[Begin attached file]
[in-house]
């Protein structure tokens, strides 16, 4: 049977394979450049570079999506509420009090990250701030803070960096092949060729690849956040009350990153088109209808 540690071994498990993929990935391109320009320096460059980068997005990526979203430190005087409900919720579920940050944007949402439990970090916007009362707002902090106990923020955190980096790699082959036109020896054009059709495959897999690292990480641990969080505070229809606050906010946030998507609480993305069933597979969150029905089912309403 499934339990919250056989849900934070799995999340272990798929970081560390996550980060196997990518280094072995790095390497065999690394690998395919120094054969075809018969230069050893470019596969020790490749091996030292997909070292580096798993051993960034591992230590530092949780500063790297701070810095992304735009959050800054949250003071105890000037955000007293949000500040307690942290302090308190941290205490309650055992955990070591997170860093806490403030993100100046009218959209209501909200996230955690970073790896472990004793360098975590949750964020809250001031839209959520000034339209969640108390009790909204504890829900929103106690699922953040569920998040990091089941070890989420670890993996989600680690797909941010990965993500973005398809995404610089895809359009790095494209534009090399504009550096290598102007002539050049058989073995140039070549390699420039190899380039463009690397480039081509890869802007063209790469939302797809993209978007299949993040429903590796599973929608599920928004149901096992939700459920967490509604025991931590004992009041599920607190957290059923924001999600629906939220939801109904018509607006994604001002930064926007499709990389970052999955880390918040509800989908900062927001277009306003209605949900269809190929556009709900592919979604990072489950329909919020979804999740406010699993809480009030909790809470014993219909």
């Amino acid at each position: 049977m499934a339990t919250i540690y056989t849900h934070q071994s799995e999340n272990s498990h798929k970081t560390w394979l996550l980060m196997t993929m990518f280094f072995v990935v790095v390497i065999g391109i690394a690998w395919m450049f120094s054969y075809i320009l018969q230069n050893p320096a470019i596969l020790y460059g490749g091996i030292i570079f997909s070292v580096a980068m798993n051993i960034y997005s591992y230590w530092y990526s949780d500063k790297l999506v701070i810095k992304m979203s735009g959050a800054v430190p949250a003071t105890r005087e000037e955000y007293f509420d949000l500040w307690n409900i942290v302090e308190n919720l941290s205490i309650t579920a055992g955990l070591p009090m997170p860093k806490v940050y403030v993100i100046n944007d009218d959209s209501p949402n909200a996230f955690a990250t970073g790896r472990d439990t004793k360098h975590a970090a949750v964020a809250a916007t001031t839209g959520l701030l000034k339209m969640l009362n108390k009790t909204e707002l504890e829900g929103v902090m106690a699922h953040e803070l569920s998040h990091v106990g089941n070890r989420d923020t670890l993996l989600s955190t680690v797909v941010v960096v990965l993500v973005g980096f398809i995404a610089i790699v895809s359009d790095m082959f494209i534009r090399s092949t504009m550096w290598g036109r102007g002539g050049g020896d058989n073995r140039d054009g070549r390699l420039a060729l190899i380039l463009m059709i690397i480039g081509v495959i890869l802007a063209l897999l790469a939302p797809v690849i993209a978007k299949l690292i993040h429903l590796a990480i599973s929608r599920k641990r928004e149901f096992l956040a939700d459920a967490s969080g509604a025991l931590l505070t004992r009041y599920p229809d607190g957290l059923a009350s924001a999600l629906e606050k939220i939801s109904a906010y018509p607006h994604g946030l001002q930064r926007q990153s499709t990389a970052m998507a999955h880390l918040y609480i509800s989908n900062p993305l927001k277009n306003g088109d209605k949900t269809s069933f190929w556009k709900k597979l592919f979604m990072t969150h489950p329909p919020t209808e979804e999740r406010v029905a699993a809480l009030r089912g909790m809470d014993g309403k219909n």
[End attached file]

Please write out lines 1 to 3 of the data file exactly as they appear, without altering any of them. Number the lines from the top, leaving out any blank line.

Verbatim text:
[in-house]
């Protein structure tokens, strides 16, 4: 049977394979450049570079999506509420009090990250701030803070960096092949060729690849956040009350990153088109209808 540690071994498990993929990935391109320009320096460059980068997005990526979203430190005087409900919720579920940050944007949402439990970090916007009362707002902090106990923020955190980096790699082959036109020896054009059709495959897999690292990480641990969080505070229809606050906010946030998507609480993305069933597979969150029905089912309403 499934339990919250056989849900934070799995999340272990798929970081560390996550980060196997990518280094072995790095390497065999690394690998395919120094054969075809018969230069050893470019596969020790490749091996030292997909070292580096798993051993960034591992230590530092949780500063790297701070810095992304735009959050800054949250003071105890000037955000007293949000500040307690942290302090308190941290205490309650055992955990070591997170860093806490403030993100100046009218959209209501909200996230955690970073790896472990004793360098975590949750964020809250001031839209959520000034339209969640108390009790909204504890829900929103106690699922953040569920998040990091089941070890989420670890993996989600680690797909941010990965993500973005398809995404610089895809359009790095494209534009090399504009550096290598102007002539050049058989073995140039070549390699420039190899380039463009690397480039081509890869802007063209790469939302797809993209978007299949993040429903590796599973929608599920928004149901096992939700459920967490509604025991931590004992009041599920607190957290059923924001999600629906939220939801109904018509607006994604001002930064926007499709990389970052999955880390918040509800989908900062927001277009306003209605949900269809190929556009709900592919979604990072489950329909919020979804999740406010699993809480009030909790809470014993219909």
């Amino acid at each position: 049977m499934a339990t919250i540690y056989t849900h934070q071994s799995e999340n272990s498990h798929k970081t560390w394979l996550l980060m196997t993929m990518f280094f072995v990935v790095v390497i065999g391109i690394a690998w395919m450049f120094s054969y075809i320009l018969q230069n050893p320096a470019i596969l020790y460059g490749g091996i030292i570079f997909s070292v580096a980068m798993n051993i960034y997005s591992y230590w530092y990526s949780d500063k790297l999506v701070i810095k992304m979203s735009g959050a800054v430190p949250a003071t105890r005087e000037e955000y007293f509420d949000l500040w307690n409900i942290v302090e308190n919720l941290s205490i309650t579920a055992g955990l070591p009090m997170p860093k806490v940050y403030v993100i100046n944007d009218d959209s209501p949402n909200a996230f955690a990250t970073g790896r472990d439990t004793k360098h975590a970090a949750v964020a809250a916007t001031t839209g959520l701030l000034k339209m969640l009362n108390k009790t909204e707002l504890e829900g929103v902090m106690a699922h953040e803070l569920s998040h990091v106990g089941n070890r989420d923020t670890l993996l989600s955190t680690v797909v941010v960096v990965l993500v973005g980096f398809i995404a610089i790699v895809s359009d790095m082959f494209i534009r090399s092949t504009m550096w290598g036109r102007g002539g050049g020896d058989n073995r140039d054009g070549r390699l420039a060729l190899i380039l463009m059709i690397i480039g081509v495959i890869l802007a063209l897999l790469a939302p797809v690849i993209a978007k299949l690292i993040h429903l590796a990480i599973s929608r599920k641990r928004e149901f096992l956040a939700d459920a967490s969080g509604a025991l931590l505070t004992r009041y599920p229809d607190g957290l059923a009350s924001a999600l629906e606050k939220i939801s109904a906010y018509p607006h994604g946030l001002q930064r926007q990153s499709t990389a970052m998507a999955h880390l918040y609480i509800s989908n900062p993305l927001k277009n306003g088109d209605k949900t269809s069933f190929w556009k709900k597979l592919f979604m990072t969150h489950p329909p919020t209808e979804e999740r406010v029905a699993a809480l009030r089912g909790m809470d014993g309403k219909n």